Can surface pressure be used to remove atmospheric contributions from GRACE data with sufficient accuracy to recover hydrological signals?
- Author(s): Velicogna, I
- Wahr, J
- Van Den Dool, H
- et al.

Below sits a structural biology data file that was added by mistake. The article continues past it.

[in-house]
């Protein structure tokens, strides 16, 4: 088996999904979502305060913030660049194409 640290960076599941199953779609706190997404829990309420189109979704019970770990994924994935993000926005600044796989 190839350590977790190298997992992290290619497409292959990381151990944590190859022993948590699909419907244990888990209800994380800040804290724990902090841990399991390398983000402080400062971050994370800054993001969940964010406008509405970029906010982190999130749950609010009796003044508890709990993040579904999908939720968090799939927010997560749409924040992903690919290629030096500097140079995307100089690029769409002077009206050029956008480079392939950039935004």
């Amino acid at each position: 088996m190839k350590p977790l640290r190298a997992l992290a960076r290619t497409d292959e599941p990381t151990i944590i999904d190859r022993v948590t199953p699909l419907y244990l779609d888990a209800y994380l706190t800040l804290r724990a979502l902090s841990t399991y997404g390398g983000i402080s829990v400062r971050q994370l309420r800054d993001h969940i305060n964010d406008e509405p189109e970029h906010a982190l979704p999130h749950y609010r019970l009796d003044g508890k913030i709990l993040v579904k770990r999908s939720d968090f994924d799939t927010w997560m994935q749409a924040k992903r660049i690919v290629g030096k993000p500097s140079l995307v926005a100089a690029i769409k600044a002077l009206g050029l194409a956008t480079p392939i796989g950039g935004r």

The Gravity Recovery and Climate Experiment (GRACE) satellite mission will resolve temporal variations in gravity orders of magnitude more accurately and with considerably higher resolution than any existing satellite. Effects of atmospheric mass over land will be removed prior to estimating the gravitational field, using surface pressure fields generated by global weather forecast centers. To recover the continental hydrological signal with an accuracy of 1 cm of equivalent water thickness down to scales of a few hundred kilometers, atmospheric pressure must be known to an accuracy of 1 mbar or better. We estimate errors in analyzed pressure fields and the impact of those errors on GRACE surface mass estimates by comparing analyzed fields with barometric surface pressure measurements in the United States and North Africa/Arabian peninsula. We consider (1) the error in 30-day averages of the pressure field, significant because the final GRACE product will average measurements collected over 30-day intervals, and (2) the short-period error in the pressure fields which would be aliased by GRACE orbital passes. Because the GRACE results will average surface mass over scales of several hundred kilometers, we assess the pressure field accuracy averaged over those same spatial scales. The atmospheric error over the 30-day averaging period, which will map directly into GRACE data, is generally < 0.5 mbar. Consequently, analyzed pressure fields will be adequate to remove the atmospheric contribution from GRACE hydrological estimates to subcentimeter levels. However, the short-period error in the pressure field, which would alias into GRACE data, could potentially contribute errors equivalent to 1 cm of water thickness. We also show that given sufficiently dense barometric coverage, an adequate surface pressure field can be constructed from surface pressure measurements alone. Copyright 2001 by the American Geophysical Union.
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